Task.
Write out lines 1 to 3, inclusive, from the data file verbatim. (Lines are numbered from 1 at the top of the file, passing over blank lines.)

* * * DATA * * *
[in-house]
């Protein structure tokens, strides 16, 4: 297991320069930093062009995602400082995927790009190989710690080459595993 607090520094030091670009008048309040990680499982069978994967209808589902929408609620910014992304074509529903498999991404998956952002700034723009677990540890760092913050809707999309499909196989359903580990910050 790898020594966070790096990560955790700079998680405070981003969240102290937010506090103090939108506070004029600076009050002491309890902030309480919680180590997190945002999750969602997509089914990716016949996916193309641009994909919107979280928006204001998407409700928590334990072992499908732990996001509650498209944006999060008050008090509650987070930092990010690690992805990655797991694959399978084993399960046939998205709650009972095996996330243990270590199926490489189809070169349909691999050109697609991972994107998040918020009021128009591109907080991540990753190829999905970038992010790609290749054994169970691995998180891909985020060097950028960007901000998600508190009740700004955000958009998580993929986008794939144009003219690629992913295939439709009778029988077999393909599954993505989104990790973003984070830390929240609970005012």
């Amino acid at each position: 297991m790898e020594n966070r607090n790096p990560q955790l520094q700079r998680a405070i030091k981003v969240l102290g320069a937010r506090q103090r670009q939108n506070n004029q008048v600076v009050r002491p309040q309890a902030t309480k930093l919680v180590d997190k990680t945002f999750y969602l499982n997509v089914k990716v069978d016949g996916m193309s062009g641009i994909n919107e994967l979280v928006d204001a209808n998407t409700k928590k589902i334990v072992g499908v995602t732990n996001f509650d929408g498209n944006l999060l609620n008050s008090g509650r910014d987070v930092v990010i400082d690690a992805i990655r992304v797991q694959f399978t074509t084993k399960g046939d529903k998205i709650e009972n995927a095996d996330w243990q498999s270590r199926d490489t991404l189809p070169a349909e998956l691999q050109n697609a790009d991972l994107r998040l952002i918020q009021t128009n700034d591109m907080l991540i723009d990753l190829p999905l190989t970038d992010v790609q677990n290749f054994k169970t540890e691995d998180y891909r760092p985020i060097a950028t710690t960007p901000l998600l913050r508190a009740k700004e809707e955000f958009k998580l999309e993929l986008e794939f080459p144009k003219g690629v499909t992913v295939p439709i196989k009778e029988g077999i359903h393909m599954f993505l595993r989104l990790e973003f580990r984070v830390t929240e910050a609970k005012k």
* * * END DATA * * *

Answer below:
[in-house]
């Protein structure tokens, strides 16, 4: 297991320069930093062009995602400082995927790009190989710690080459595993 607090520094030091670009008048309040990680499982069978994967209808589902929408609620910014992304074509529903498999991404998956952002700034723009677990540890760092913050809707999309499909196989359903580990910050 790898020594966070790096990560955790700079998680405070981003969240102290937010506090103090939108506070004029600076009050002491309890902030309480919680180590997190945002999750969602997509089914990716016949996916193309641009994909919107979280928006204001998407409700928590334990072992499908732990996001509650498209944006999060008050008090509650987070930092990010690690992805990655797991694959399978084993399960046939998205709650009972095996996330243990270590199926490489189809070169349909691999050109697609991972994107998040918020009021128009591109907080991540990753190829999905970038992010790609290749054994169970691995998180891909985020060097950028960007901000998600508190009740700004955000958009998580993929986008794939144009003219690629992913295939439709009778029988077999393909599954993505989104990790973003984070830390929240609970005012």
């Amino acid at each position: 297991m790898e020594n966070r607090n790096p990560q955790l520094q700079r998680a405070i030091k981003v969240l102290g320069a937010r506090q103090r670009q939108n506070n004029q008048v600076v009050r002491p309040q309890a902030t309480k930093l919680v180590d997190k990680t945002f999750y969602l499982n997509v089914k990716v069978d016949g996916m193309s062009g641009i994909n919107e994967l979280v928006d204001a209808n998407t409700k928590k589902i334990v072992g499908v995602t732990n996001f509650d929408g498209n944006l999060l609620n008050s008090g509650r910014d987070v930092v990010i400082d690690a992805i990655r992304v797991q694959f399978t074509t084993k399960g046939d529903k998205i709650e009972n995927a095996d996330w243990q498999s270590r199926d490489t991404l189809p070169a349909e998956l691999q050109n697609a790009d991972l994107r998040l952002i918020q009021t128009n700034d591109m907080l991540i723009d990753l190829p999905l190989t970038d992010v790609q677990n290749f054994k169970t540890e691995d998180y891909r760092p985020i060097a950028t710690t960007p901000l998600l913050r508190a009740k700004e809707e955000f958009k998580l999309e993929l986008e794939f080459p144009k003219g690629v499909t992913v295939p439709i196989k009778e029988g077999i359903h393909m599954f993505l595993r989104l990790e973003f580990r984070v830390t929240e910050a609970k005012k």